ATHENS, Ga. — At the outset of the COVID-19 pandemic, fears were rampant as researchers worldwide rushed to learn more about modes of transmission for the virus.
One concern was the possibility of foodborne transmission of the virus. While the U.S. Centers for Disease Control and Prevention has since reported that there is no evidence to support transmission of SARS-CoV-2 associated with food, concern over persistence of the virus on food prompted a study recently published in the journal Food Microbiology. University of Georgia food scientists began the study in 2021 to establish a preemptive method to measure the virus on foods and to determine whether the virus can persist on fresh or frozen berries.
Malak Esseili, assistant professor at the Center for Food Safety in the College of Agricultural and Environmental Sciences, said the research team chose to study berries because they are known as a “global vehicles” for the transmission of other foodborne viruses, such as norovirus.
“The takeaway is that, if people are concerned about the virus, washing fruits or vegetables can remove 90% of the virus,” said Esseili. “One concern was that the virus was found to be stable on frozen berries and thus can be shipped from country to country.”
According to study results, SARS-CoV-2 experimentally introduced onto berries remained infectious on frozen berries for at least a month, while refrigeration at 39 degrees Fahrenheit showed 90% reduction in SARS-CoV-2 infectivity over the course of three days.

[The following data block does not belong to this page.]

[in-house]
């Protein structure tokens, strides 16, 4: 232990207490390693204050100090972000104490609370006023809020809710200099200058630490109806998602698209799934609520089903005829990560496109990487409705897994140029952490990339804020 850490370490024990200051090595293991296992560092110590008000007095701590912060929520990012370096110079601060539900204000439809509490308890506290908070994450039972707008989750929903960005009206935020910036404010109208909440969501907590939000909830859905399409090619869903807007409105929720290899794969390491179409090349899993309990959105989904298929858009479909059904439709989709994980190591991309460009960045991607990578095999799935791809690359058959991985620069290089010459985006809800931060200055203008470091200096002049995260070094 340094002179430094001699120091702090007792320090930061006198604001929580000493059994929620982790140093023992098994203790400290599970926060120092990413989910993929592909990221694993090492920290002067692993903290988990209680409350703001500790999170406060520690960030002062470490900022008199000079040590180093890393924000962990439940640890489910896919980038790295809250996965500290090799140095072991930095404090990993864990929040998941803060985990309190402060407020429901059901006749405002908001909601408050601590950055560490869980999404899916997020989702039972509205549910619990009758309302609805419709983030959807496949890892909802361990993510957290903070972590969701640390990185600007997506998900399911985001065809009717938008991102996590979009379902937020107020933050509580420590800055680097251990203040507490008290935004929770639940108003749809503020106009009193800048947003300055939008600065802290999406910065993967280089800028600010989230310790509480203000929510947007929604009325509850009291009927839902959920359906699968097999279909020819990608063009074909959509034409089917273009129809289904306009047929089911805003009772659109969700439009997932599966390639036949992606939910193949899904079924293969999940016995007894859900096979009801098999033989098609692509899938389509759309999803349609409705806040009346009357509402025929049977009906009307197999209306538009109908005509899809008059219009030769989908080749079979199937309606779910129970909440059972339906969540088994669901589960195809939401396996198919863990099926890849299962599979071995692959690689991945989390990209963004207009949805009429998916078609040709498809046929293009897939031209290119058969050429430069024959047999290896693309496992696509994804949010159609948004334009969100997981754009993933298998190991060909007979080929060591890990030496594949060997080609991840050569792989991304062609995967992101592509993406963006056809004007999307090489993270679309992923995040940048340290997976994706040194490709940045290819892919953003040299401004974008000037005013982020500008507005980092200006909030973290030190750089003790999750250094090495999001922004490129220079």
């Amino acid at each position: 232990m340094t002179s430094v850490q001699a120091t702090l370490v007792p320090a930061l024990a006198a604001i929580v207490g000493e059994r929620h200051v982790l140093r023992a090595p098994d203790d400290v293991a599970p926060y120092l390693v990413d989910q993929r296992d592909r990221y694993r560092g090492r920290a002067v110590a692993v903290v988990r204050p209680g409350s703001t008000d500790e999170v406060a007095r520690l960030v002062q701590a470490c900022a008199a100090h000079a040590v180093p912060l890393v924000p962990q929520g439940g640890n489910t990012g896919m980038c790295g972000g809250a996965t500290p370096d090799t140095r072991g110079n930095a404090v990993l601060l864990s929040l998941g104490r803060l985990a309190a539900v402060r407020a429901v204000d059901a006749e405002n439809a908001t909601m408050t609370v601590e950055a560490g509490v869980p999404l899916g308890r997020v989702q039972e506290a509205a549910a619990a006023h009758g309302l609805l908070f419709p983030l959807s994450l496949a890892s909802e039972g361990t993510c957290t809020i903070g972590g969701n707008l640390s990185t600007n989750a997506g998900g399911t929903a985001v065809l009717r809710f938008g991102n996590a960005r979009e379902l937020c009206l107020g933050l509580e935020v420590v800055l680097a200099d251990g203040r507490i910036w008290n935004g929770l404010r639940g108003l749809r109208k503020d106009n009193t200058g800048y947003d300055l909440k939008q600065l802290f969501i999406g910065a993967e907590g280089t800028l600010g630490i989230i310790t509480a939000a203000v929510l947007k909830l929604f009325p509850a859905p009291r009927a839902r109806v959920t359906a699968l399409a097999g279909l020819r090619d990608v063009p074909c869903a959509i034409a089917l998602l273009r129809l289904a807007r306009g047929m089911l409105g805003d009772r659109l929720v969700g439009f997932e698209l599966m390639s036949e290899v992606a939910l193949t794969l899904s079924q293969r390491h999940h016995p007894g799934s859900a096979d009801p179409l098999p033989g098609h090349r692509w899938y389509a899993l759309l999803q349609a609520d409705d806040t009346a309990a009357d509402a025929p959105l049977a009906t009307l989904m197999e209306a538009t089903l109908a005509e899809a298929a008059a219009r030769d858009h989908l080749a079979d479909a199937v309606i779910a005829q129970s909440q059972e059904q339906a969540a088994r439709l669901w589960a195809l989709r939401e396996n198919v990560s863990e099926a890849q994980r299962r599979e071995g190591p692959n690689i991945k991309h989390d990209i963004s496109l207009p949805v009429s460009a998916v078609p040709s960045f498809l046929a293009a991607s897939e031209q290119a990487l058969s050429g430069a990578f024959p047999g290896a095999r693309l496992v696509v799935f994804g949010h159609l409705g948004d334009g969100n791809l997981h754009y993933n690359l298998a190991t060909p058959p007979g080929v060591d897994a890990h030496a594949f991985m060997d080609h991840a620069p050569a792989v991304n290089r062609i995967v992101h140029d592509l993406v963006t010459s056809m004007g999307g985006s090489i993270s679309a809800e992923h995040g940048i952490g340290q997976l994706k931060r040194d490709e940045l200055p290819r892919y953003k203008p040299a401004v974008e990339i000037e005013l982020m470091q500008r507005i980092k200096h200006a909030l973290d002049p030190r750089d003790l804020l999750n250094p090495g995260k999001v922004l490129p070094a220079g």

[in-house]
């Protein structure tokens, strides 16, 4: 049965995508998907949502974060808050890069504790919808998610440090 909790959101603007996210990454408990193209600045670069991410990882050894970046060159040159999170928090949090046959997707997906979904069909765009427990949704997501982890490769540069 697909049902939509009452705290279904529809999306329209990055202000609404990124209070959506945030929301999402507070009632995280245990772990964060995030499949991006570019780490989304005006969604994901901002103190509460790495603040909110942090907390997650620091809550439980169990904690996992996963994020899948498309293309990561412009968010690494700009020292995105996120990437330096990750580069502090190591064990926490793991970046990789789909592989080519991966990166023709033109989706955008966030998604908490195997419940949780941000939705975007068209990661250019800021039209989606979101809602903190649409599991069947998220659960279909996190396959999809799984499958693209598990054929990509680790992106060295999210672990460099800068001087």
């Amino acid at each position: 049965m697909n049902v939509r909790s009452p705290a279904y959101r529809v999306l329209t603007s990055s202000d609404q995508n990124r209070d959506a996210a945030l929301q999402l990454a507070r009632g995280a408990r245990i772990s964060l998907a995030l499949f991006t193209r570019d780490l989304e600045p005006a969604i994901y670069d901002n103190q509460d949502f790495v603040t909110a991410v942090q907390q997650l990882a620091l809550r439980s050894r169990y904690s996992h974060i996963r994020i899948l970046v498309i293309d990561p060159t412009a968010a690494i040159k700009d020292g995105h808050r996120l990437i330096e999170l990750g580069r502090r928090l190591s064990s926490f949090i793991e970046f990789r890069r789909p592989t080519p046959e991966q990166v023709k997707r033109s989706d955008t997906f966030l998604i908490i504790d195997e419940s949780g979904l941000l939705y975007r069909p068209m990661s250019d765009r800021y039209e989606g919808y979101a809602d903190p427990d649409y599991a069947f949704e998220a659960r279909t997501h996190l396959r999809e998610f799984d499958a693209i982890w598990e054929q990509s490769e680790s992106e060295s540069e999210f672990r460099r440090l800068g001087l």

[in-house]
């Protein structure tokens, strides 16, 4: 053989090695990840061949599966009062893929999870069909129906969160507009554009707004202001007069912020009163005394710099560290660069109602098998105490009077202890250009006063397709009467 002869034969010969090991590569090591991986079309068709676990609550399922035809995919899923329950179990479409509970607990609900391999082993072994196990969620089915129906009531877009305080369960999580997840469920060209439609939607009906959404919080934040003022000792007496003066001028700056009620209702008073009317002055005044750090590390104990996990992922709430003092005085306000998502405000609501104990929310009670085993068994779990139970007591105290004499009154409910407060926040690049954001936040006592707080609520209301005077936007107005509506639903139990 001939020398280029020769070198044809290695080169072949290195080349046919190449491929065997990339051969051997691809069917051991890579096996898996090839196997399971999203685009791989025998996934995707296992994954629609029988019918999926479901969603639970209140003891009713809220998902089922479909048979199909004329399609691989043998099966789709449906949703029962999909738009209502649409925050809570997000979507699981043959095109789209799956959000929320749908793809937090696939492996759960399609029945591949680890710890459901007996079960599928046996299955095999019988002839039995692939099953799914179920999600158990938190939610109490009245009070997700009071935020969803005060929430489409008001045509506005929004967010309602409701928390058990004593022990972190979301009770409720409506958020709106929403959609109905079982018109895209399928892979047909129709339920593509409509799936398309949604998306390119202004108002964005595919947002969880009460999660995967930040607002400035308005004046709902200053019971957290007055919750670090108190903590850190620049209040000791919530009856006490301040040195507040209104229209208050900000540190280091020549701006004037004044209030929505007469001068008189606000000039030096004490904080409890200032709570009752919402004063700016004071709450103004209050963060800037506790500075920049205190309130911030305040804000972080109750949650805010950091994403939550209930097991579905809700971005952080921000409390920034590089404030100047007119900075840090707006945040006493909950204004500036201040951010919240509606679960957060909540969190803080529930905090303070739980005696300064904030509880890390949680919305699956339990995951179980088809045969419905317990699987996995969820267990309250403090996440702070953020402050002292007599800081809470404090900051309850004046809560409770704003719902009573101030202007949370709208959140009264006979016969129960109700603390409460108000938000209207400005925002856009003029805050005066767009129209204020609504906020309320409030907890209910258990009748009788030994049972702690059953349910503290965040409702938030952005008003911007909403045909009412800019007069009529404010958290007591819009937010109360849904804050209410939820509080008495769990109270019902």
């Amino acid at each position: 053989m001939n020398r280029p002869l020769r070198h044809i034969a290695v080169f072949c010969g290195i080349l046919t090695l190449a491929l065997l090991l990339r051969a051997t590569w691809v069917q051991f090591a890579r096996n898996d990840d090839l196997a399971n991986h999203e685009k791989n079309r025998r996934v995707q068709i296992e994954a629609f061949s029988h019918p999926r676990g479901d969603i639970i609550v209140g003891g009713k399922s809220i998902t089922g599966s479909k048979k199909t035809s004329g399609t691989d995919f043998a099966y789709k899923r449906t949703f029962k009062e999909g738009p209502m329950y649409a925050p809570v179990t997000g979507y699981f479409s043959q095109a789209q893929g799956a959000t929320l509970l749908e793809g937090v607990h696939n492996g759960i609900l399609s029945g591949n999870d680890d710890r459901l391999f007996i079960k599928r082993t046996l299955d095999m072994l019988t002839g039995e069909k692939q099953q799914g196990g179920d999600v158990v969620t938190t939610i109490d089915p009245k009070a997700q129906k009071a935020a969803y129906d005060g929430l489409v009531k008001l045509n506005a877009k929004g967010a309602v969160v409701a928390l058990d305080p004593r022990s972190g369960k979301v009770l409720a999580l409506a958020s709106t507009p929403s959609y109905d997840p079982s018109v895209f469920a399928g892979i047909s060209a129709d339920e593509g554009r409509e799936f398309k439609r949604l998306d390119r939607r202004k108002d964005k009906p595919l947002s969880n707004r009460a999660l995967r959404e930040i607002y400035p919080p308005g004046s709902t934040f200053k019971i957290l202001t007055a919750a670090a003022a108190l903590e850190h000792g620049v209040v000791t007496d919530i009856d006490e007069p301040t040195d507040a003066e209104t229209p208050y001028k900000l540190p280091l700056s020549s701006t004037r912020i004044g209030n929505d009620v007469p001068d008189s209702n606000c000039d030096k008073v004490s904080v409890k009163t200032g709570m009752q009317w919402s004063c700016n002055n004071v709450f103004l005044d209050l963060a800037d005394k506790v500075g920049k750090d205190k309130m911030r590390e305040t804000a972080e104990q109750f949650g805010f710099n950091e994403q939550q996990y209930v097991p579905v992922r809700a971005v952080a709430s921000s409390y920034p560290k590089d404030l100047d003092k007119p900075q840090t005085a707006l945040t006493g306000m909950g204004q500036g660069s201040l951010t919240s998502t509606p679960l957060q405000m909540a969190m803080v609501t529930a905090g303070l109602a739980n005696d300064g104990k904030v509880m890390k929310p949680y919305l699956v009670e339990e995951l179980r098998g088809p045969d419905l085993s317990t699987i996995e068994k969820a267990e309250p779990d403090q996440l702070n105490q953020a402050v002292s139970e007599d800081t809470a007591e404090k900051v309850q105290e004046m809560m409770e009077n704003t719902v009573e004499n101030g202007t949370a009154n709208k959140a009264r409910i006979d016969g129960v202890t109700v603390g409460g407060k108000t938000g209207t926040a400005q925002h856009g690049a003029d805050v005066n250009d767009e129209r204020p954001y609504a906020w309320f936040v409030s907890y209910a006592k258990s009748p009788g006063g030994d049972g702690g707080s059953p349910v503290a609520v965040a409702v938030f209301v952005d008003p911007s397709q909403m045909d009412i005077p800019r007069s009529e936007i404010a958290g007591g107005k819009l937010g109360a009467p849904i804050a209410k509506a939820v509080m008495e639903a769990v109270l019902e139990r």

However, washing berries in water before freezing was shown to reduce the infectivity of SARS-CoV-2 by 90%, emphasizing the importance of food safety measures in preventing initial contamination, study results show.
Esseili said, “We still think that the respiratory pathway is a much more significant mode of transmission, but this is something to keep in mind and measures should be in place to eliminate that possibility.”
Commercially prepared frozen berries could be of concern because they are typically not cooked before consumption.
“This is important when the food is served to an already-at risk population, such as the elderly, immunocompromised, hospitalized individuals and people with underlying medical conditions,” Esseili said.
For individuals purchasing fresh fruit, proper washing before eating, refrigerating or freezing can significantly reduce risks, she added.
“This is not something to worry about with fresh berries, you can just wash and eat or store them in your refrigerator. It is only frozen fruits that would be something of concern if there is a contamination with the virus,” Esseili concluded. “Also, this is something for the food industry to think about from a biosecurity or food defense perspective. If companies are following food sanitation and hygiene protocols and eliminating sick workers from the production line, the risks will be greatly minimized.”